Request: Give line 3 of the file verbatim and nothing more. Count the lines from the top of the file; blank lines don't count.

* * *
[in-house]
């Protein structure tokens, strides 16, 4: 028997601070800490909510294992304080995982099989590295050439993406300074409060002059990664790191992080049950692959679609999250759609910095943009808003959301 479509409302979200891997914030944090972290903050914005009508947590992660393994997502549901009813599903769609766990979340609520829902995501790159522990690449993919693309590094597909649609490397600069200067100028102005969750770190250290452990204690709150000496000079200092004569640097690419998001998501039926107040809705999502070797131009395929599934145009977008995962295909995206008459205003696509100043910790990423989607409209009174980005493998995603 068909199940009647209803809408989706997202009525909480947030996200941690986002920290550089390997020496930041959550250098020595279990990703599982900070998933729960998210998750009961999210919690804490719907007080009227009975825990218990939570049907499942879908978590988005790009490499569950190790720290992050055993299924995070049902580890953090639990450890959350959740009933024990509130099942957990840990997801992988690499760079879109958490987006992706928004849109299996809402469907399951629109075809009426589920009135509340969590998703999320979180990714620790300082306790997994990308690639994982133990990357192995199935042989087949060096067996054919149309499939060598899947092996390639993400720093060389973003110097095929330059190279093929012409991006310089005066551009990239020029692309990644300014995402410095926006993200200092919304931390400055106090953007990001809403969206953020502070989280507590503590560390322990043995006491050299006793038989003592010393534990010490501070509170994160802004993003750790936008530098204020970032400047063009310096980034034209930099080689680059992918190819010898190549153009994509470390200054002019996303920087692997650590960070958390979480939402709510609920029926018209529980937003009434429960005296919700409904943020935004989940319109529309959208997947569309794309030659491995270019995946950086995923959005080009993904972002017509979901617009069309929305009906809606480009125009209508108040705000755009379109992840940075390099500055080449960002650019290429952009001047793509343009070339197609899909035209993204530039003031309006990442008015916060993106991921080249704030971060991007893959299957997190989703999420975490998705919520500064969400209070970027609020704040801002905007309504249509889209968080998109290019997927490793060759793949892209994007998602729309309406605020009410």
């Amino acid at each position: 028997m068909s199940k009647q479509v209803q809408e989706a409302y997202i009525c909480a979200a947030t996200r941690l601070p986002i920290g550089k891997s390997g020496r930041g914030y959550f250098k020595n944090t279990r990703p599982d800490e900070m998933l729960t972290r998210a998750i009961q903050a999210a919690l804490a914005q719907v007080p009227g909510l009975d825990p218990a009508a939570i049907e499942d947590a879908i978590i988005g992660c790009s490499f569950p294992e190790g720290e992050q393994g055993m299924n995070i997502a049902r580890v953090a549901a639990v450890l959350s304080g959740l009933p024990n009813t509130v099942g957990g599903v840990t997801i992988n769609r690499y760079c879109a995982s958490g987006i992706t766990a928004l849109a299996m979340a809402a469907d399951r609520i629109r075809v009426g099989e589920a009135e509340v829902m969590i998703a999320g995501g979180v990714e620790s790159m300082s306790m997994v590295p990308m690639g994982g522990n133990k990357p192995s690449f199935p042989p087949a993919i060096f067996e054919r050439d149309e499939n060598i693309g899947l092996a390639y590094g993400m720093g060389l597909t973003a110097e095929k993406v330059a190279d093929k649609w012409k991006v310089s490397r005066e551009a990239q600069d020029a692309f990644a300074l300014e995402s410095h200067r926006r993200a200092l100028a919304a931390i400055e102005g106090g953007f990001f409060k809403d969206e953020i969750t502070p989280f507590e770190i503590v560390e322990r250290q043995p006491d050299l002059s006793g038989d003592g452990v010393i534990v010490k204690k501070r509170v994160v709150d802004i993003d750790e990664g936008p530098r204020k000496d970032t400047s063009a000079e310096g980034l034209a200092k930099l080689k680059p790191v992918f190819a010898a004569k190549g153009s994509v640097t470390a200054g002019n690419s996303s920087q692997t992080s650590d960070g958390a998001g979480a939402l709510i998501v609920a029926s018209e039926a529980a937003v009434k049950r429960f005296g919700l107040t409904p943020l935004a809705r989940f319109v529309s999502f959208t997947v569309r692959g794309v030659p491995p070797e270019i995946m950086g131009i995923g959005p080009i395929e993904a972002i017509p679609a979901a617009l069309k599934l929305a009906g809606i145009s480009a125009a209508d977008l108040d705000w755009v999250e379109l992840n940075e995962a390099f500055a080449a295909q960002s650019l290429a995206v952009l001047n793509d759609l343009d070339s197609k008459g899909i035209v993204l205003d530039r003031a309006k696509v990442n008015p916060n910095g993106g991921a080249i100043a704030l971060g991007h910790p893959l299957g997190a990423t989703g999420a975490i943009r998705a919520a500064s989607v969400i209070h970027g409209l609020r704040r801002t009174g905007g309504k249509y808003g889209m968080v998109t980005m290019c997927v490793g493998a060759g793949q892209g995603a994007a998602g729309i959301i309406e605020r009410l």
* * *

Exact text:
């Amino acid at each position: 028997m068909s199940k009647q479509v209803q809408e989706a409302y997202i009525c909480a979200a947030t996200r941690l601070p986002i920290g550089k891997s390997g020496r930041g914030y959550f250098k020595n944090t279990r990703p599982d800490e900070m998933l729960t972290r998210a998750i009961q903050a999210a919690l804490a914005q719907v007080p009227g909510l009975d825990p218990a009508a939570i049907e499942d947590a879908i978590i988005g992660c790009s490499f569950p294992e190790g720290e992050q393994g055993m299924n995070i997502a049902r580890v953090a549901a639990v450890l959350s304080g959740l009933p024990n009813t509130v099942g957990g599903v840990t997801i992988n769609r690499y760079c879109a995982s958490g987006i992706t766990a928004l849109a299996m979340a809402a469907d399951r609520i629109r075809v009426g099989e589920a009135e509340v829902m969590i998703a999320g995501g979180v990714e620790s790159m300082s306790m997994v590295p990308m690639g994982g522990n133990k990357p192995s690449f199935p042989p087949a993919i060096f067996e054919r050439d149309e499939n060598i693309g899947l092996a390639y590094g993400m720093g060389l597909t973003a110097e095929k993406v330059a190279d093929k649609w012409k991006v310089s490397r005066e551009a990239q600069d020029a692309f990644a300074l300014e995402s410095h200067r926006r993200a200092l100028a919304a931390i400055e102005g106090g953007f990001f409060k809403d969206e953020i969750t502070p989280f507590e770190i503590v560390e322990r250290q043995p006491d050299l002059s006793g038989d003592g452990v010393i534990v010490k204690k501070r509170v994160v709150d802004i993003d750790e990664g936008p530098r204020k000496d970032t400047s063009a000079e310096g980034l034209a200092k930099l080689k680059p790191v992918f190819a010898a004569k190549g153009s994509v640097t470390a200054g002019n690419s996303s920087q692997t992080s650590d960070g958390a998001g979480a939402l709510i998501v609920a029926s018209e039926a529980a937003v009434k049950r429960f005296g919700l107040t409904p943020l935004a809705r989940f319109v529309s999502f959208t997947v569309r692959g794309v030659p491995p070797e270019i995946m950086g131009i995923g959005p080009i395929e993904a972002i017509p679609a979901a617009l069309k599934l929305a009906g809606i145009s480009a125009a209508d977008l108040d705000w755009v999250e379109l992840n940075e995962a390099f500055a080449a295909q960002s650019l290429a995206v952009l001047n793509d759609l343009d070339s197609k008459g899909i035209v993204l205003d530039r003031a309006k696509v990442n008015p916060n910095g993106g991921a080249i100043a704030l971060g991007h910790p893959l299957g997190a990423t989703g999420a975490i943009r998705a919520a500064s989607v969400i209070h970027g409209l609020r704040r801002t009174g905007g309504k249509y808003g889209m968080v998109t980005m290019c997927v490793g493998a060759g793949q892209g995603a994007a998602g729309i959301i309406e605020r009410l």